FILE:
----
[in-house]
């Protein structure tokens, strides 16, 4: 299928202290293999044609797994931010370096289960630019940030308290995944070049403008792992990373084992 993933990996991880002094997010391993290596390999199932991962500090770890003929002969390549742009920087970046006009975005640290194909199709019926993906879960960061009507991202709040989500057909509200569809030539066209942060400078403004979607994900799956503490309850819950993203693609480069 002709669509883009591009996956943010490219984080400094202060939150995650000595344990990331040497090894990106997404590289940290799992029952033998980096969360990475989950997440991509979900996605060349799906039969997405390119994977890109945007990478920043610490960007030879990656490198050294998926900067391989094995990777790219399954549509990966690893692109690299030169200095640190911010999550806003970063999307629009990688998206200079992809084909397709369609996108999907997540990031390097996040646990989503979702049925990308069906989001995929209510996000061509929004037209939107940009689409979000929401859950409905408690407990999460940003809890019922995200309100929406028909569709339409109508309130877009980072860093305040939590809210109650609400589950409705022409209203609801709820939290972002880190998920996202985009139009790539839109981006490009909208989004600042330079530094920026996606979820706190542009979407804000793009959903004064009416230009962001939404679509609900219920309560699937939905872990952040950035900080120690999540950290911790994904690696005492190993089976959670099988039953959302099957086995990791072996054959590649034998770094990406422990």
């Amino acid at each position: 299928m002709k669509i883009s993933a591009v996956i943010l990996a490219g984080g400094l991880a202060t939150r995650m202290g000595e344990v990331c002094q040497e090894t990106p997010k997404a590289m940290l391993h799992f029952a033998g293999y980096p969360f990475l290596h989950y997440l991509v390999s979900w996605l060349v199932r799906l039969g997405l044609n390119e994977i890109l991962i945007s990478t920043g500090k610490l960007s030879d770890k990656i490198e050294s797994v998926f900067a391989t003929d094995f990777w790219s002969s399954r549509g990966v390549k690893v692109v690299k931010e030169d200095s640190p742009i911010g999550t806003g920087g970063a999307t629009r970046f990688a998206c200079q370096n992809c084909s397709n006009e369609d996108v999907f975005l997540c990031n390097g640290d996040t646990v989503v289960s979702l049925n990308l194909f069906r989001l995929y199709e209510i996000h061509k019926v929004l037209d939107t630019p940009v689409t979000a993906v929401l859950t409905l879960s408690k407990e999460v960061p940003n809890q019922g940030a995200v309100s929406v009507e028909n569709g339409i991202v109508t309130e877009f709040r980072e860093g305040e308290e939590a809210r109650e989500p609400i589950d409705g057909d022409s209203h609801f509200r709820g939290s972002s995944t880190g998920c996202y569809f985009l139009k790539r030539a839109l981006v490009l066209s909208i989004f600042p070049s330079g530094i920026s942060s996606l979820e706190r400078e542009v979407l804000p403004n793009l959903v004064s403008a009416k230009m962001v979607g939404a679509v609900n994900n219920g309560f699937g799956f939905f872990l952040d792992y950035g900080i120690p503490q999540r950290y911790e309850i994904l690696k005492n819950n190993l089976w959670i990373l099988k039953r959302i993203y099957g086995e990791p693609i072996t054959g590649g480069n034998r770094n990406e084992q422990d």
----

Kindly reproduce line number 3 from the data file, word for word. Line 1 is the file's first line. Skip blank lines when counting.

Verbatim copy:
């Amino acid at each position: 299928m002709k669509i883009s993933a591009v996956i943010l990996a490219g984080g400094l991880a202060t939150r995650m202290g000595e344990v990331c002094q040497e090894t990106p997010k997404a590289m940290l391993h799992f029952a033998g293999y980096p969360f990475l290596h989950y997440l991509v390999s979900w996605l060349v199932r799906l039969g997405l044609n390119e994977i890109l991962i945007s990478t920043g500090k610490l960007s030879d770890k990656i490198e050294s797994v998926f900067a391989t003929d094995f990777w790219s002969s399954r549509g990966v390549k690893v692109v690299k931010e030169d200095s640190p742009i911010g999550t806003g920087g970063a999307t629009r970046f990688a998206c200079q370096n992809c084909s397709n006009e369609d996108v999907f975005l997540c990031n390097g640290d996040t646990v989503v289960s979702l049925n990308l194909f069906r989001l995929y199709e209510i996000h061509k019926v929004l037209d939107t630019p940009v689409t979000a993906v929401l859950t409905l879960s408690k407990e999460v960061p940003n809890q019922g940030a995200v309100s929406v009507e028909n569709g339409i991202v109508t309130e877009f709040r980072e860093g305040e308290e939590a809210r109650e989500p609400i589950d409705g057909d022409s209203h609801f509200r709820g939290s972002s995944t880190g998920c996202y569809f985009l139009k790539r030539a839109l981006v490009l066209s909208i989004f600042p070049s330079g530094i920026s942060s996606l979820e706190r400078e542009v979407l804000p403004n793009l959903v004064s403008a009416k230009m962001v979607g939404a679509v609900n994900n219920g309560f699937g799956f939905f872990l952040d792992y950035g900080i120690p503490q999540r950290y911790e309850i994904l690696k005492n819950n190993l089976w959670i990373l099988k039953r959302i993203y099957g086995e990791p693609i072996t054959g590649g480069n034998r770094n990406e084992q422990d």